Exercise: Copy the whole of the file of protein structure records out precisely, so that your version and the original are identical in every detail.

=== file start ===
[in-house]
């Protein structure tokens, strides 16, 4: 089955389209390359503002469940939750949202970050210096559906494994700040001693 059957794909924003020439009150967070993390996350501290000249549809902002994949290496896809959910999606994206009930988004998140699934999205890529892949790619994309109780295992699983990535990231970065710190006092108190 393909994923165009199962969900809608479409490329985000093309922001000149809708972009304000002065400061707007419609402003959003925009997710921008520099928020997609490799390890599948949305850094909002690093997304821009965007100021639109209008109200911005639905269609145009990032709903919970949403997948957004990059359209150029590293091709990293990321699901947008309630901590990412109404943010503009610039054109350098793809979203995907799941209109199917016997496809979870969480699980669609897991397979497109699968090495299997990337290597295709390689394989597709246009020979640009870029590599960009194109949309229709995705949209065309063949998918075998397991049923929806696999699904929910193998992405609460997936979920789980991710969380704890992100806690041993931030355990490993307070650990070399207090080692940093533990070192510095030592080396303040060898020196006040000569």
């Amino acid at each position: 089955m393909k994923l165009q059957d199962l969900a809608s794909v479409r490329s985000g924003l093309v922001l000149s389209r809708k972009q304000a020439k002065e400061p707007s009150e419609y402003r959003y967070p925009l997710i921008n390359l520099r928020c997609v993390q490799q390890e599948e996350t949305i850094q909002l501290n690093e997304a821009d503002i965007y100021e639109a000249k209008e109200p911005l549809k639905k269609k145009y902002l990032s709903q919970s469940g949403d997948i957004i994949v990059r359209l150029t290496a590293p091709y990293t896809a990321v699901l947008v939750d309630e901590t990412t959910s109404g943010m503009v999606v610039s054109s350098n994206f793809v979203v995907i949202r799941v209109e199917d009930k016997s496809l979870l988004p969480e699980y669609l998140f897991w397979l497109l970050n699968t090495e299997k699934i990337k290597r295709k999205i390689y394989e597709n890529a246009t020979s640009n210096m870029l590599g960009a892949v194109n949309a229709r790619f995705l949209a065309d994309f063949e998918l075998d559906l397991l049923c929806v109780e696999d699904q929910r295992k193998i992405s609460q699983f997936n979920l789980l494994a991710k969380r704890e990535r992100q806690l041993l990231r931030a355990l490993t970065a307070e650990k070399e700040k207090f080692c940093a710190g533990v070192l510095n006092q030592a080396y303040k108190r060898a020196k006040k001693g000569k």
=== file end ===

[in-house]
């Protein structure tokens, strides 16, 4: 089955389209390359503002469940939750949202970050210096559906494994700040001693 059957794909924003020439009150967070993390996350501290000249549809902002994949290496896809959910999606994206009930988004998140699934999205890529892949790619994309109780295992699983990535990231970065710190006092108190 393909994923165009199962969900809608479409490329985000093309922001000149809708972009304000002065400061707007419609402003959003925009997710921008520099928020997609490799390890599948949305850094909002690093997304821009965007100021639109209008109200911005639905269609145009990032709903919970949403997948957004990059359209150029590293091709990293990321699901947008309630901590990412109404943010503009610039054109350098793809979203995907799941209109199917016997496809979870969480699980669609897991397979497109699968090495299997990337290597295709390689394989597709246009020979640009870029590599960009194109949309229709995705949209065309063949998918075998397991049923929806696999699904929910193998992405609460997936979920789980991710969380704890992100806690041993931030355990490993307070650990070399207090080692940093533990070192510095030592080396303040060898020196006040000569």
């Amino acid at each position: 089955m393909k994923l165009q059957d199962l969900a809608s794909v479409r490329s985000g924003l093309v922001l000149s389209r809708k972009q304000a020439k002065e400061p707007s009150e419609y402003r959003y967070p925009l997710i921008n390359l520099r928020c997609v993390q490799q390890e599948e996350t949305i850094q909002l501290n690093e997304a821009d503002i965007y100021e639109a000249k209008e109200p911005l549809k639905k269609k145009y902002l990032s709903q919970s469940g949403d997948i957004i994949v990059r359209l150029t290496a590293p091709y990293t896809a990321v699901l947008v939750d309630e901590t990412t959910s109404g943010m503009v999606v610039s054109s350098n994206f793809v979203v995907i949202r799941v209109e199917d009930k016997s496809l979870l988004p969480e699980y669609l998140f897991w397979l497109l970050n699968t090495e299997k699934i990337k290597r295709k999205i390689y394989e597709n890529a246009t020979s640009n210096m870029l590599g960009a892949v194109n949309a229709r790619f995705l949209a065309d994309f063949e998918l075998d559906l397991l049923c929806v109780e696999d699904q929910r295992k193998i992405s609460q699983f997936n979920l789980l494994a991710k969380r704890e990535r992100q806690l041993l990231r931030a355990l490993t970065a307070e650990k070399e700040k207090f080692c940093a710190g533990v070192l510095n006092q030592a080396y303040k108190r060898a020196k006040k001693g000569k």